The Wreck. The morning’s first dive site was The Wreck. A 15m steel-hulled vessel sunk specifically for diving, it rests upright at a depth of 30m. Heading down the slopes to the wreck, visibility was limited to less than 10m, so I ensured that Patrick always remained in close proximity. Cichlids were everywhere in a staggering array of shapes and colors. It was hard to believe they had descended from a solitary species.
The terrain’s predominant feature was an abundance of granite boulders, some the size of houses. A large blue crab peered out from under a rock, scuttling to the safety of a deep recess as I approached. Despite the lake’s immense size, the crabs are the premier scavengers. Vegetation was surprisingly absent, but every surface was cloaked with algae, the primary food for many cichlid species. A few, however, eat other cichlids.
Arriving at the wreck, Patrick ventured into the wheelhouse to pose for a photo. Penetration is possible and is safe due to the superstructure’s simple layout. Although lacking the growth of an oceanic wreck, it proved to be a magnet for cichlids. Descending to the stern, we encountered a pair of kampango catfish. Dwarfing the cichlids, they were the biggest fish in the lake, with some attaining lengths of 2m. Unfazed by our presence, they allowed a close approach for wide-angle photography. When our bottom time maxed out, we ascended the gradual slope, marveling at the huge boulders and abundant cichlids. After the challenging conditions I had encountered in South Africa, diving Lake Malawi seemed like a swimming pool!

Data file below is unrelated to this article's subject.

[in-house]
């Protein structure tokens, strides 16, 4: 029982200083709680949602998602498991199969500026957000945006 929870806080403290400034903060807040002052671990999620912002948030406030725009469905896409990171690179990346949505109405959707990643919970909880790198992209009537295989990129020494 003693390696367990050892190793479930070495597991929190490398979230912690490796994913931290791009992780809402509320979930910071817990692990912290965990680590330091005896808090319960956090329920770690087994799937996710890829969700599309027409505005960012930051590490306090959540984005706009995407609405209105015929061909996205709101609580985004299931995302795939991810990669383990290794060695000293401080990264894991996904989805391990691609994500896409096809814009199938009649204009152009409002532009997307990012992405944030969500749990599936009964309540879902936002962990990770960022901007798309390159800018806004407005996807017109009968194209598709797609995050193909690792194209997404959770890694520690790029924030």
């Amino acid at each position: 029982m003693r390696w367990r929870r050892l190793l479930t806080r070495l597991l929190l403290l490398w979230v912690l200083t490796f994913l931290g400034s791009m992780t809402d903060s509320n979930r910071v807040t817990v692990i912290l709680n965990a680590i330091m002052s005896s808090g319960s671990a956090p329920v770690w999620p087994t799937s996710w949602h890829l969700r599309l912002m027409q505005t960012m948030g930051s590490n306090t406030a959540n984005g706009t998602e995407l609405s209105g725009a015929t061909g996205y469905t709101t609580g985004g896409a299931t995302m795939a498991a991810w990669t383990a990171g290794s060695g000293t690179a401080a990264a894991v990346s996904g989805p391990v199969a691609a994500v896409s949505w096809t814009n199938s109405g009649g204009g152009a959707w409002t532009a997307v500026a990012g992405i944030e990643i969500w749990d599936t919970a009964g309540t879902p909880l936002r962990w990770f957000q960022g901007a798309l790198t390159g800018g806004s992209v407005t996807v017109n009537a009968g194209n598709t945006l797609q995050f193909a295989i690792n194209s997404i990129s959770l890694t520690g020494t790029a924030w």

The Aquarium. Completing our surface interval, we motored around to the other side of the island to our next site called The Aquarium. I quickly realized the name could not be more apt, being instantly enveloped by cichlids of even greater numbers and varieties. This time, I took down both macro and wide-angle camera setups, and both were kept busy! Some curious crater-shaped formations on the sandy bottom drew our attention. Remarkably, they were nests made by male cichlids to court females.
Lodging on Donwe Island
With a circumference of 11km and its highest point 400m above lake level, Domwe is Lake Malawi’s largest island. “Welcome to paradise,” exclaimed a departing guest as I waded ashore. He wasn’t wrong; granite boulders flanked the beach like gigantic scattered marbles while dense vegetation cloaked the rugged slopes above.